What seems to have happened in our last four games is that we have taken a step back to go forward. Now, I happen to think that, although they played some pretty passing football in front of us, Hull were second best to us by some way, but the perceived wisdom seems to be that it was a battling win against a quality side and so I’m happy to lump it in with the Boro, Barnsley and Derby matches which I would argue have all been 11/12 away type performances and results. In the last three weeks we seem to have rediscovered the cussedness and determination which made us so hard for home sides to see us off last season – for the third successive match our opponents had more efforts at goals than us and I’ve not seen anyone claim that we have come close to being fluent in our play, but, in the face of adversity with all the injuries and other absences, we’ve gone some way to conquering the away day problems of the first three months of the season – I suppose the challenge for Malky Mackay is to ensure that we don’t slip into our bad old ways as the “better” players return from their various ailments.

Anyway, I suppose I’d better say something about last night’s match before I finish. I would have gladly taken a draw beforehand and so, even if we hardly created chances galore, I’m not going to complain about it now. Derby have a very good home record and were one of only two sides in the Championship to have scored more home goals than us before last night’s game. On Saturday they made beating Birmingham appear easier than we did in early October and were especially dangerous down the right flank where Coutts and the always impressive Brayford looked a potent combination. Therefore, I feared for us when I learned that Joe Ralls was having to fill in at left back, but, by all accounts, he did very well again in that strange position for him as City paid particular attention to stopping Derby down the flanks.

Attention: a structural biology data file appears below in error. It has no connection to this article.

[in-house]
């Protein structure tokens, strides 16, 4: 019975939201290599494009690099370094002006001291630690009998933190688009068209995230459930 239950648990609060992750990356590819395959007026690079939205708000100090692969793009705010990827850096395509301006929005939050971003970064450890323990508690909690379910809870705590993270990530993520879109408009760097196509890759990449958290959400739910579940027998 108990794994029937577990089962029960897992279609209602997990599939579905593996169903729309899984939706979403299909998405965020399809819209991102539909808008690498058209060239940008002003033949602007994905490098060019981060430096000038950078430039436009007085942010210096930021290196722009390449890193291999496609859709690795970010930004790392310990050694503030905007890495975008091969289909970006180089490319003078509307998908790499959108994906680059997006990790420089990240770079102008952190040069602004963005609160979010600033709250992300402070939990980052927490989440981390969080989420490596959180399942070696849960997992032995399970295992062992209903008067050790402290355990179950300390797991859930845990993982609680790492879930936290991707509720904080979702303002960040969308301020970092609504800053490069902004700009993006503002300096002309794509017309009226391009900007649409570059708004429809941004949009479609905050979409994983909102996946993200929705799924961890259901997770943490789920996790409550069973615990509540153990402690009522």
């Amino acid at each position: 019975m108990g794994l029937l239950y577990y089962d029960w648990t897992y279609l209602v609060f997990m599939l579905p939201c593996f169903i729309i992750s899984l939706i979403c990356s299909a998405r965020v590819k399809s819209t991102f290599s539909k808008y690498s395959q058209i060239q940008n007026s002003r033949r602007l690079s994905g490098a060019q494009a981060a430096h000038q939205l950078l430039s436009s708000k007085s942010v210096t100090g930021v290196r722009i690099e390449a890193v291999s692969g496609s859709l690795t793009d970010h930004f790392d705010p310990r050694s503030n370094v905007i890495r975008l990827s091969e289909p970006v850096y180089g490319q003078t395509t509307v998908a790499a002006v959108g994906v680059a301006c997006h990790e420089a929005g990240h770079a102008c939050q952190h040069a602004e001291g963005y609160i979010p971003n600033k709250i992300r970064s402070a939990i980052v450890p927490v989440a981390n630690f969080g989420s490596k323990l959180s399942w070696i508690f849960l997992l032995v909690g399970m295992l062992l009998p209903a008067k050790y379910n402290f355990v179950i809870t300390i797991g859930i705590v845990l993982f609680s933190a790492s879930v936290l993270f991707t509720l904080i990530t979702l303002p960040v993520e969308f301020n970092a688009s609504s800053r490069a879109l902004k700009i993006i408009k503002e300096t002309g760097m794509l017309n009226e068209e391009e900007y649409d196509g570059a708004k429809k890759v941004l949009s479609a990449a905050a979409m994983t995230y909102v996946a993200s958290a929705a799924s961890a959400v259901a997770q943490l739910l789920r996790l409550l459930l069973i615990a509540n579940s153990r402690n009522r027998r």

Malky Mackay has said he was more reliant on kids last season than he wanted to be and I suppose all of the summer spending was supposed to stop this happening so frequently this time around, but all of those injuries has ensured that Ralls (who always looks ready for this level to me anyway) and Ben Nugent have been seeing unexpected first team action. All three of Nugent’s games have featured a lot of backs to the wall defending and he played a full part in that again last night – the best compliment I can pay him is to say that our other Ben wasn’t missed at Barnsley or Derby. It was the name of Mark Hudson who was invariably mentioned by the commentators as Derby attacks were cleared though and, although I suspect he might be upset at the way Connor Salmon got away from him in the build up to Derby’s equaliser, our captain really seems to have upped his game since the Charlton debacle. With Matt Connolly popping up to make a last minute clearance off the line as well to preserve our point, our back four are defending so much better as a unit than they were – November hasn’t turned out too badly after all!